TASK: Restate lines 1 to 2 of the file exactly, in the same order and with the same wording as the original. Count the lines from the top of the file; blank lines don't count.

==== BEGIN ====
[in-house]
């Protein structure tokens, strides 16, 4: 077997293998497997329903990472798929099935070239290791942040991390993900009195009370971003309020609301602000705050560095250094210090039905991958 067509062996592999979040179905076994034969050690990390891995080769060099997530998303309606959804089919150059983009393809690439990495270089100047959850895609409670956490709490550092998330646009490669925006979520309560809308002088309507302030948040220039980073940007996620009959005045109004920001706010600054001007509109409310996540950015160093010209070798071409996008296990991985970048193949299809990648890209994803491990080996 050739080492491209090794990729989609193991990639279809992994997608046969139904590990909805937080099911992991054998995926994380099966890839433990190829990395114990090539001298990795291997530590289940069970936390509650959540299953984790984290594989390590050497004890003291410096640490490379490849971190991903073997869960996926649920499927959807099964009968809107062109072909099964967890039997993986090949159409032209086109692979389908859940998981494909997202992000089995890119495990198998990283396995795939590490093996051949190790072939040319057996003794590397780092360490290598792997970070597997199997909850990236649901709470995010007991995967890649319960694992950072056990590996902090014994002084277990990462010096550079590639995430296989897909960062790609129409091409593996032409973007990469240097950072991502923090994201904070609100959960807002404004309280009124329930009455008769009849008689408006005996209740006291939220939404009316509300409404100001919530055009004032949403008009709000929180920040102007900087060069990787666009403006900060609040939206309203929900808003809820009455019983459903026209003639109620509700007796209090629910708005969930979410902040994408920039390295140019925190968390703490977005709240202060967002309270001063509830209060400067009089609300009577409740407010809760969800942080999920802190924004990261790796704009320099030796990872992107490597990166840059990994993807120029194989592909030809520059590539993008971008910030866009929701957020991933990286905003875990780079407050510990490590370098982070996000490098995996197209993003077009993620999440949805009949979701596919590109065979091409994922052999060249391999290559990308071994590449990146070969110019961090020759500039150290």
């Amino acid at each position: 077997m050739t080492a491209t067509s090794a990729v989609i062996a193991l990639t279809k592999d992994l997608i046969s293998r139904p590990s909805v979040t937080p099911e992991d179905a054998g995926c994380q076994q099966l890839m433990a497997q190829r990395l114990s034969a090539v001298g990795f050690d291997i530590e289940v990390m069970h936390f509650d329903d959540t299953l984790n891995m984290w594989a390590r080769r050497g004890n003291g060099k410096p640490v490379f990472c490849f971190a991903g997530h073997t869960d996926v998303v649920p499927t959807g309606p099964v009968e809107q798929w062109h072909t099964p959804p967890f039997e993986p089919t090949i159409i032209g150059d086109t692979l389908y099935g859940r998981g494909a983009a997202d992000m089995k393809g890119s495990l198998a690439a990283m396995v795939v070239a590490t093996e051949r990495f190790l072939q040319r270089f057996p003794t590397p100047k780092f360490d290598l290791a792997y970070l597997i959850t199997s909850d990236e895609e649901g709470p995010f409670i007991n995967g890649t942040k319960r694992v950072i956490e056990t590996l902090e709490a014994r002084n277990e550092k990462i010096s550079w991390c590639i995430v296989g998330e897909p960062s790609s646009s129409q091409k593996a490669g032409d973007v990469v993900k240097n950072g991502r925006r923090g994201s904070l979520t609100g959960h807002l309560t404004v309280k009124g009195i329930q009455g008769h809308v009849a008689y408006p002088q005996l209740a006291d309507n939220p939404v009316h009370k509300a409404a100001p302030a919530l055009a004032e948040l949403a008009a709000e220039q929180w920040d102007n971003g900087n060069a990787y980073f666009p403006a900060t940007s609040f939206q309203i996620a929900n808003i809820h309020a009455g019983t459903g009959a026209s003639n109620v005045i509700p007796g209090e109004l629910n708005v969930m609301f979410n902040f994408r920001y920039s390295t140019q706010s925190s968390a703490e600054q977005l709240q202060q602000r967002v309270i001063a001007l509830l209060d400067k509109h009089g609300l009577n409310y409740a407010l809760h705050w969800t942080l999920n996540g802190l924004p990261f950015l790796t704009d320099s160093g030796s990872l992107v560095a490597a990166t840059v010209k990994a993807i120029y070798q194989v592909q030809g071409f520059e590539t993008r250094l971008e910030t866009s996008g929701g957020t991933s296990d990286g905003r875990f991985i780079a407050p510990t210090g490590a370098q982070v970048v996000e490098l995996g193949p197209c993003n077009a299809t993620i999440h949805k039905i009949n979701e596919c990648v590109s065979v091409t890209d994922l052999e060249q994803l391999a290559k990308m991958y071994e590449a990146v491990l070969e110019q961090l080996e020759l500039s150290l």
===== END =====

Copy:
[in-house]
């Protein structure tokens, strides 16, 4: 077997293998497997329903990472798929099935070239290791942040991390993900009195009370971003309020609301602000705050560095250094210090039905991958 067509062996592999979040179905076994034969050690990390891995080769060099997530998303309606959804089919150059983009393809690439990495270089100047959850895609409670956490709490550092998330646009490669925006979520309560809308002088309507302030948040220039980073940007996620009959005045109004920001706010600054001007509109409310996540950015160093010209070798071409996008296990991985970048193949299809990648890209994803491990080996 050739080492491209090794990729989609193991990639279809992994997608046969139904590990909805937080099911992991054998995926994380099966890839433990190829990395114990090539001298990795291997530590289940069970936390509650959540299953984790984290594989390590050497004890003291410096640490490379490849971190991903073997869960996926649920499927959807099964009968809107062109072909099964967890039997993986090949159409032209086109692979389908859940998981494909997202992000089995890119495990198998990283396995795939590490093996051949190790072939040319057996003794590397780092360490290598792997970070597997199997909850990236649901709470995010007991995967890649319960694992950072056990590996902090014994002084277990990462010096550079590639995430296989897909960062790609129409091409593996032409973007990469240097950072991502923090994201904070609100959960807002404004309280009124329930009455008769009849008689408006005996209740006291939220939404009316509300409404100001919530055009004032949403008009709000929180920040102007900087060069990787666009403006900060609040939206309203929900808003809820009455019983459903026209003639109620509700007796209090629910708005969930979410902040994408920039390295140019925190968390703490977005709240202060967002309270001063509830209060400067009089609300009577409740407010809760969800942080999920802190924004990261790796704009320099030796990872992107490597990166840059990994993807120029194989592909030809520059590539993008971008910030866009929701957020991933990286905003875990780079407050510990490590370098982070996000490098995996197209993003077009993620999440949805009949979701596919590109065979091409994922052999060249391999290559990308071994590449990146070969110019961090020759500039150290």